Chancellor Philip Hammond has said he will use the Budget to “invest to secure a bright future for Britain”, in a strong signal that he is ready to start bringing down the curtain on the age of austerity.
In his keynote statement on Wednesday, Mr Hammond is expected to respond to intense pressure for Government spending to boost industrial productivity and ease the housing crisis, as he promises to build “a Britain fit for the future”.
But his room for manoeuvre has been limited by surprise figures showing that state borrowing jumped to £8 billion last month, adding to pressure from the Office for Budget Responsibility’s expected downgrade of productivity projections.
The director of the Institute for Fiscal Studies, Paul Johnson, said Mr Hammond was caught “between a rock and a hard place” and may be forced to abandon his target of balancing the nation’s books by the middle of the next decade.
And as inflation at 3% hits prices in the shops, wages remain largely static and Brexit pressures weigh heavy on British business and commerce, “Spreadsheet Phil” is up against it.
Latest figures show public sector borrowing rose to £8bn in October, up £500m from a year earlier.
Fresh from a humbling at the general election ballot box, his Conservative Party colleagues will be yearning for even the slightest nugget of good cheer.
So what can we expect from the 2017 Budget…
Housing: Most commentators and pundits reckon this is where the major policy announcements will be made.
It’s already been trailed widely he will pledge to build 300,000 homes per year, with the Treasury reportedly ready to find £5bn for housing schemes, and tens of billions more could be earmarked for underwriting loans.
Housing associations will be reclassified as private bodies allowing their £70bn debt to be removed from the government’s balance sheet. The technical change would allow them to build more affordable ‘social housing’.
There has also been widespread speculation Hammond might even scrap or at least shake-up the stamp duty levy in England to ease the burden for first-time buyers.
Pay: The public sector pay freeze, in place in some form since 2010, has hit teachers, nurses and other public workers up and down the country hard.
However, increasing public sector pay across the board for the nation’s 5m-plus workers would be very expensive.
Upping wages in line with either prices or private sector earnings would add £6bn a year by 2019-20 to the cost of employing them.
Having already committed to giving the police and prison officers a 1% rise plus a 1% bonus for 2017-18, few expect anything elsewhere.
Benefits: Theresa May and her ministers have been under pressure for months to curb the roll out of the Universal Credit system.
Critics say too many vulnerable people are finding themselves out of pocket – or even out of a home – by its delays in getting money to them.
It has been rumoured the chancellor will seek to address some of those concerns during his statement, possibly cutting the six-week wait for Universal Credit payments to five weeks.
Other benefits, such as Jobseeker’s Allowance, Employment and Support Allowance, some types of Housing Benefit, and Child Benefit, are halfway through a four-year freeze, so few think they will be changed.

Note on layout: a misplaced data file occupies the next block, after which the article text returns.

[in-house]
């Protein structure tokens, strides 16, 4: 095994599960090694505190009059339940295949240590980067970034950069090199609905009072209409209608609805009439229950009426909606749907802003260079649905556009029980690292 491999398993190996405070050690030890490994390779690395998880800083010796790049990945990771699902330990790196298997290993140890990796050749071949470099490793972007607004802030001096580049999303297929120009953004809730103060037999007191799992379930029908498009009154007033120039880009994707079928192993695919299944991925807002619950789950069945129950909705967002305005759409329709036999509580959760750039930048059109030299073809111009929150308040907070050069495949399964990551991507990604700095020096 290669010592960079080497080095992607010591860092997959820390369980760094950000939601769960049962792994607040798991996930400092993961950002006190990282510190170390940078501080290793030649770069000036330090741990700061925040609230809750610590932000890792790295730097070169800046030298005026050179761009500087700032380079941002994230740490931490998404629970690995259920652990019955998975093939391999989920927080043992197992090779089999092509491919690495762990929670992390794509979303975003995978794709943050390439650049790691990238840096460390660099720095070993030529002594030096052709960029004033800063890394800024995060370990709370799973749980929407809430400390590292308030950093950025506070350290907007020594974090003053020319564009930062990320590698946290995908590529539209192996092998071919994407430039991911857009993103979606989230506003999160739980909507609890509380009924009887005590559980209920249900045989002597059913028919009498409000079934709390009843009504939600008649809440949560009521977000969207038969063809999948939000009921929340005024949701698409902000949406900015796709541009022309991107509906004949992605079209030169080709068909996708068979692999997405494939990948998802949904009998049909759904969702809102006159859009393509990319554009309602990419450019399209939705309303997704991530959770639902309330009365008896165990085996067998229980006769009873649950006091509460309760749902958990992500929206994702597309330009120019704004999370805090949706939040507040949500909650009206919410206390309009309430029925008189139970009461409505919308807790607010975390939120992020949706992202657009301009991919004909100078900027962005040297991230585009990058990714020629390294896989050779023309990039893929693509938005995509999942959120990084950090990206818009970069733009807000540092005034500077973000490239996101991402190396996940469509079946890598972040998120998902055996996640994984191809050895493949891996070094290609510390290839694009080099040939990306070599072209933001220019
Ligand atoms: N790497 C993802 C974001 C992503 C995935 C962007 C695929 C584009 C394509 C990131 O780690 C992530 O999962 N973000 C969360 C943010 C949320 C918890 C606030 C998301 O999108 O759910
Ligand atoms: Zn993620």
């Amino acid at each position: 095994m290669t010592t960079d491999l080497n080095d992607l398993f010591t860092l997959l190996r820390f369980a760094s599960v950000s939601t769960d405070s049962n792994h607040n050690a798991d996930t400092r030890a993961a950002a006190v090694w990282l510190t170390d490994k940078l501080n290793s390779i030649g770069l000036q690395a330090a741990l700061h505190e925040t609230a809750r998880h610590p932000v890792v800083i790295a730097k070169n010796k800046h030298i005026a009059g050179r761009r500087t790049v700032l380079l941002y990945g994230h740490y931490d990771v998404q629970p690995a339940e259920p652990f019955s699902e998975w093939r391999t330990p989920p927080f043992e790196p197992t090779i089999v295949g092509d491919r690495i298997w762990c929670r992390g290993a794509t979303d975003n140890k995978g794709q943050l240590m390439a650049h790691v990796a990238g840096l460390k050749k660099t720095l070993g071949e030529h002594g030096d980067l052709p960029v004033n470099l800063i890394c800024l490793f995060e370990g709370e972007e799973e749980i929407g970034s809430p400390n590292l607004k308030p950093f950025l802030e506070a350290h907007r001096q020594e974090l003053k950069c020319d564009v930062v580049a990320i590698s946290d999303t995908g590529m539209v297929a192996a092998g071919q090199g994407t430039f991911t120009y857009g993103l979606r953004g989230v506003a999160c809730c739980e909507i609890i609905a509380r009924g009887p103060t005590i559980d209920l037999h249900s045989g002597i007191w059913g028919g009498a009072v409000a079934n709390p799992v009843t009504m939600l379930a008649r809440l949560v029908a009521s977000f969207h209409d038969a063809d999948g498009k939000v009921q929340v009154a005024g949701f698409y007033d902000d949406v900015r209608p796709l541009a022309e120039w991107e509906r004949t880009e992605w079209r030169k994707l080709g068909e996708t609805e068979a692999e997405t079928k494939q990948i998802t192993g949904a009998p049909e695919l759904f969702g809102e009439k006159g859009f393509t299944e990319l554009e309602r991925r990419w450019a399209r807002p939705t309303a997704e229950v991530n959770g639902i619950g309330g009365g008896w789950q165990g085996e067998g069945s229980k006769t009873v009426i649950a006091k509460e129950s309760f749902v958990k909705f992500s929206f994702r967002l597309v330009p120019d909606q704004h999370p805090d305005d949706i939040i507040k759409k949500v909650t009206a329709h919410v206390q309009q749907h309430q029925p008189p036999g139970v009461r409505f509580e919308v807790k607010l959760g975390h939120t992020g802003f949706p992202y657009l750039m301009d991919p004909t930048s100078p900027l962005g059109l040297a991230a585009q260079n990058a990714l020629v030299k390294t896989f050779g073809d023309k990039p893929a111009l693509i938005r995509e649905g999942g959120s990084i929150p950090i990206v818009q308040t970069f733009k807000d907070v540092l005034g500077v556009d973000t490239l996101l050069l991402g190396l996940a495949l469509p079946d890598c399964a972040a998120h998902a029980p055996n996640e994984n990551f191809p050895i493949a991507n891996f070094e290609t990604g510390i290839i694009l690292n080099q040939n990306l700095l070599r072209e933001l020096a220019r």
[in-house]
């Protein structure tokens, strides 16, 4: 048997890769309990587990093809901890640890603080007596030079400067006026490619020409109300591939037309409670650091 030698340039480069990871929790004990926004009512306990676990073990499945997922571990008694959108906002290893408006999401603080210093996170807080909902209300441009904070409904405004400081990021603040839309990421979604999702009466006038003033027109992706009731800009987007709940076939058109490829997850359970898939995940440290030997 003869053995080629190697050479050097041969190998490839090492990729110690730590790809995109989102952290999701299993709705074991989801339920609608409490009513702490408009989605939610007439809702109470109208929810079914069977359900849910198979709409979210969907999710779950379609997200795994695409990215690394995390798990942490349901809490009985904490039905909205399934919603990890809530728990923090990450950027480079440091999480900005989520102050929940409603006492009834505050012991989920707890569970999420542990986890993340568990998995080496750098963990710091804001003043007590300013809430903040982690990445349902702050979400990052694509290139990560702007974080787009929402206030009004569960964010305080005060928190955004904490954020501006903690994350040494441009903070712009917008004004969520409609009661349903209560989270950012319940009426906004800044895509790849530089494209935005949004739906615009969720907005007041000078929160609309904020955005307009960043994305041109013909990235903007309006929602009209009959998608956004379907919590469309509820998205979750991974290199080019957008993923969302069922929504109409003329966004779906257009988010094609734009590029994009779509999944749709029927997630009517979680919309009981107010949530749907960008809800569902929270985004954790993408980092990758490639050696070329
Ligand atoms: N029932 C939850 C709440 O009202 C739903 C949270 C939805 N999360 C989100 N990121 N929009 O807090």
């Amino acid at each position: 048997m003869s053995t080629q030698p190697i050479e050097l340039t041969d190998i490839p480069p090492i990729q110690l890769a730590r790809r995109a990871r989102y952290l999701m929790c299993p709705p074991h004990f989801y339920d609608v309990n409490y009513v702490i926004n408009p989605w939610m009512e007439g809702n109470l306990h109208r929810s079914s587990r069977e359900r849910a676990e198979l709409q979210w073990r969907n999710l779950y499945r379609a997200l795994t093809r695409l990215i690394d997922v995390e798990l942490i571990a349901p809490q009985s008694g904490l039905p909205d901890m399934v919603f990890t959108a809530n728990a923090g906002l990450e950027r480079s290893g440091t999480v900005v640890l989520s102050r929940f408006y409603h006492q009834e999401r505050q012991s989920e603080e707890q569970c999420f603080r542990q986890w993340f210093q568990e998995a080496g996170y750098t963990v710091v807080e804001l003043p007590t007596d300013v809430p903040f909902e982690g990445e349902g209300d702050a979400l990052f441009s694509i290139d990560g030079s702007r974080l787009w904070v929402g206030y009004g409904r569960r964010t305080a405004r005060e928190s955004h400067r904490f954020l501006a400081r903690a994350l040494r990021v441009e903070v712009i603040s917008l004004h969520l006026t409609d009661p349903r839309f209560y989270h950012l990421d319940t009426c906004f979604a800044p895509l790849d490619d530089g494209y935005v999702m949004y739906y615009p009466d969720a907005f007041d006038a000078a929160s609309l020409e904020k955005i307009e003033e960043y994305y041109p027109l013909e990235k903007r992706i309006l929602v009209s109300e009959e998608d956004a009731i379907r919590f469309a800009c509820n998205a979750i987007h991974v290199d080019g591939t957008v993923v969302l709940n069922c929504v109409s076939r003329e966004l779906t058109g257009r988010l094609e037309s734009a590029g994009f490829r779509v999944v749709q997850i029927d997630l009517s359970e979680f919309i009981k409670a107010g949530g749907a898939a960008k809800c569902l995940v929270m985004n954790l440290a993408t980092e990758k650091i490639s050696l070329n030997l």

NHS: Simon Stevens, head of NHS England, said recently £4bn extra was needed for hospitals next year, saying the £350m figure quoted during the EU referendum should be coughed up.
While Remainer Hammond might smile at that request, he is expected to find more money for the NHS. Nurses, too, could see a boost to their pay packets in some form.
Business: Much of the Budget gossip has centred on possible changes to the VAT threshold for smaller business.
Firms are currently liable to charge VAT once their annual turnover reaches £85,000, but the Office for Tax Simplification has recommended a review.
Lowering it to £20,000 would bring it in line with the EU average and raise extra funds for the Treasury, but could prove politically unpopular as it would affect self-employed builders, B&B owners and the like.
There has also been talk the gig economy could be in the spotlight, with many feeling those “going freelance” while foregoing holiday pay, for example, are making up for it through much lower tax bills.
Students & young people: Theresa May has already committed to raise the threshold at which students begin repaying their loan, from £21,000 to £25,000. Tuition fees would also be frozen at the current £9,250 until 2019, rather than increased with inflation by £250.
The young person’s railcard will be extended from 16-25 up to 30, helping millions of millennials with their off-peak travel.
Cars & tech: Hammond wants Britain to be in the driving seat on driverless car technology. Speaking at the weekend, he said he wanted to see self-driving cars on UK roads by 2021. Expect money to be made available in the form of tax breaks for R&D in this area.
It’s also believed £400m will be earmarked for electric car charge points, £75m on artificial intelligence, and £100m to boost purchases of clean fuel cars.
And all this will be offset by (paid for by) diesel drivers. Once the darling of central government, “dirty diesels” will see fuel duty rise by 1p a litre.
Green tax: The fast food industry is braced for a plastic tax. Hammond is set to order a review on the use of plastic burger trays, plastic cutlery, drinks bottles with a possible levy to be imposed later down the line, similar to the 5p plastic supermarket bag charge.